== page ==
|04-08-2003, 09:53 AM||#1|
She's an athlete no one can forget
She's an athlete no one can forget
By John Grogan
Some moments in life stay with you till your dying day.
For Katie Samson, a gifted athlete who was never very good at sitting still, that moment came on a snowy slope in Radnor on Jan. 29, 2000.
It was a simple, happy moment, one of the thousands that are meant to blend into the stuff of happy youthful memories. It ended up being the turning point of her young life.
Samson, home from Middlebury College in Vermont, was sledding with friends. Her sled hit a bump, sending her airborne. "It was just one of those fluke accidents," she says matter-of-factly, sitting in her wheelchair on the patio of her Radnor home.
"I kind of landed on my head. As soon as I hit, it broke my neck, and I was immediately paralyzed."
She remembers the rest of her slide down the hill as a silent, painless dream. It was almost like floating.
What came next was less ethereal - the weeks in the hospital followed by months in a rehabilitation center, as she put it, "figuring out how one lives in a wheelchair."
For this energetic downhill skier and star lacrosse goalie who helped Middlebury bag a national championship the year before, it was a raw, shattering transition.
She spent several weeks in despair. Then she decided to get on with life. "I started to rethink everything. I thought, 'This is something I can actually live with.' " The rest of Samson's story is an amazing testament to human resiliency and willpower.
Sitting with her in the sun, the first bees of spring bumbling lazily about us, I am struck by this young woman's profound lack of self-pity. This is her new life as a paraplegic, motionless from the chest down. She's conquering it, one obstacle at a time.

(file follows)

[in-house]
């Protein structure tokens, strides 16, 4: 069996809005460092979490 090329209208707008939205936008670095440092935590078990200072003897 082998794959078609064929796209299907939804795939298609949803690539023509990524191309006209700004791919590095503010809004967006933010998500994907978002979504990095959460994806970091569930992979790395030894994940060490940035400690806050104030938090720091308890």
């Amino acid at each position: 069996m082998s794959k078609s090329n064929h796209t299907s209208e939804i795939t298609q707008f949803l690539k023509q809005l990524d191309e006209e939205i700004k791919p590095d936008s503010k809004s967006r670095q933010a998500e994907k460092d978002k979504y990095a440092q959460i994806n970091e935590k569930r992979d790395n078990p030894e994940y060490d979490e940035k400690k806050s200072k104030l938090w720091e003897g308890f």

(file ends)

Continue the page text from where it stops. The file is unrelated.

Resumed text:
A year after her accident, Samson was back at Middlebury, where she became a coach for her old lacrosse team. She counseled other young paralysis victims. She taught drama. She even took a modern dance class, where she could whirl about and almost forget she was anchored to a steel chair on wheels.
In May, she delivered the commencement address to her classmates, though she would not graduate herself until the next semester. In it, she talked of her battle to accept her new life. "In the end," she told her classmates, "I have so much to be thankful for. I think we all do."
When her turn to graduate with honors came two months ago, she joined her classmates in skiing down a Vermont mountain in cap and gown. To do it, she mastered a special sitting-ski rig. At the bottom, her family and a throng of supporters cheered her.
"It's one of those moments of my life I'll never forget," she says.
And another unforgettable moment: In December 2001, she wheeled the Olympic torch up Broad Street in Philadelphia on its way to Salt Lake City, her ever-present family and friends applauding her, tears streaming down her freckled cheeks.
Each summer since her accident, Samson has joined a rowing team on the Schuylkill, her hands taped to the oars because they no longer can grip.
Now 23 and back home, she is job hunting and preparing for an internship at the Philadelphia Museum of Art. She drives a modified van, and is largely independent, though she needs help getting in and out of bed. Did I mention she is writing a youth novel based on Rembrandt's early years?
But what has been occupying her attention lately is the Third Annual Katie Samson Lacrosse Festival, which will take place Saturday at the Haverford School in Haverford. All proceeds will go to fund spinal-cord-injury research and care. (For more information, call 610-688-1606.)
Meanwhile, the irrepressible Samson keeps dreaming and striving - and proving each day that broken bodies do not need to break spirits. Her long-term goal is to earn a doctoral degree so she can teach at a university.
"And I'm still tying to figure out how I can adapt a lacrosse stick so I can catch and throw," she says. Somehow you know she will find a way.
John Grogan writes Monday, Tuesday and Friday. Contact him at 610-313-8132 or firstname.lastname@example.org.